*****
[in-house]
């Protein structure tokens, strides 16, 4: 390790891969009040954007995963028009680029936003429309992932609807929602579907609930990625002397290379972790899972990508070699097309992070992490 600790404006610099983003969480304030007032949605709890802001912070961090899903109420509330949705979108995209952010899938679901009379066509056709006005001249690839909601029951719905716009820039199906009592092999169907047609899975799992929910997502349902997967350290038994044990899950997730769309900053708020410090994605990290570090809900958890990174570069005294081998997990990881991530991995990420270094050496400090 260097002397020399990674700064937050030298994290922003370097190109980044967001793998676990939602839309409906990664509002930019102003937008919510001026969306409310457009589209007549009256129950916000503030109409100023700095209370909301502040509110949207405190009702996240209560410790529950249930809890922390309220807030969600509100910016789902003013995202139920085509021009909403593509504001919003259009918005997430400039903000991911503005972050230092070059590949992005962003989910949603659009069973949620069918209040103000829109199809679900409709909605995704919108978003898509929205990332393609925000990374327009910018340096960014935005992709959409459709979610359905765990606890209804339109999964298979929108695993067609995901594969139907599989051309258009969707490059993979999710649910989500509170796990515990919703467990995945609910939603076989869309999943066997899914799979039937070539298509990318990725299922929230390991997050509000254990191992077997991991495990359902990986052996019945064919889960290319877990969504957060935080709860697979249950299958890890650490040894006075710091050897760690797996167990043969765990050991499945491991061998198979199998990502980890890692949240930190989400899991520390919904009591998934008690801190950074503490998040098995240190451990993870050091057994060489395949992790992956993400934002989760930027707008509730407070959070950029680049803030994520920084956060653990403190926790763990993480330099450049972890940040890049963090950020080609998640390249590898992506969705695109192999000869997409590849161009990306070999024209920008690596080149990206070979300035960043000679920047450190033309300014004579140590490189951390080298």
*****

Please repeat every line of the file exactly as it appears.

[in-house]
């Protein structure tokens, strides 16, 4: 390790891969009040954007995963028009680029936003429309992932609807929602579907609930990625002397290379972790899972990508070699097309992070992490 600790404006610099983003969480304030007032949605709890802001912070961090899903109420509330949705979108995209952010899938679901009379066509056709006005001249690839909601029951719905716009820039199906009592092999169907047609899975799992929910997502349902997967350290038994044990899950997730769309900053708020410090994605990290570090809900958890990174570069005294081998997990990881991530991995990420270094050496400090 260097002397020399990674700064937050030298994290922003370097190109980044967001793998676990939602839309409906990664509002930019102003937008919510001026969306409310457009589209007549009256129950916000503030109409100023700095209370909301502040509110949207405190009702996240209560410790529950249930809890922390309220807030969600509100910016789902003013995202139920085509021009909403593509504001919003259009918005997430400039903000991911503005972050230092070059590949992005962003989910949603659009069973949620069918209040103000829109199809679900409709909605995704919108978003898509929205990332393609925000990374327009910018340096960014935005992709959409459709979610359905765990606890209804339109999964298979929108695993067609995901594969139907599989051309258009969707490059993979999710649910989500509170796990515990919703467990995945609910939603076989869309999943066997899914799979039937070539298509990318990725299922929230390991997050509000254990191992077997991991495990359902990986052996019945064919889960290319877990969504957060935080709860697979249950299958890890650490040894006075710091050897760690797996167990043969765990050991499945491991061998198979199998990502980890890692949240930190989400899991520390919904009591998934008690801190950074503490998040098995240190451990993870050091057994060489395949992790992956993400934002989760930027707008509730407070959070950029680049803030994520920084956060653990403190926790763990993480330099450049972890940040890049963090950020080609998640390249590898992506969705695109192999000869997409590849161009990306070999024209920008690596080149990206070979300035960043000679920047450190033309300014004579140590490189951390080298």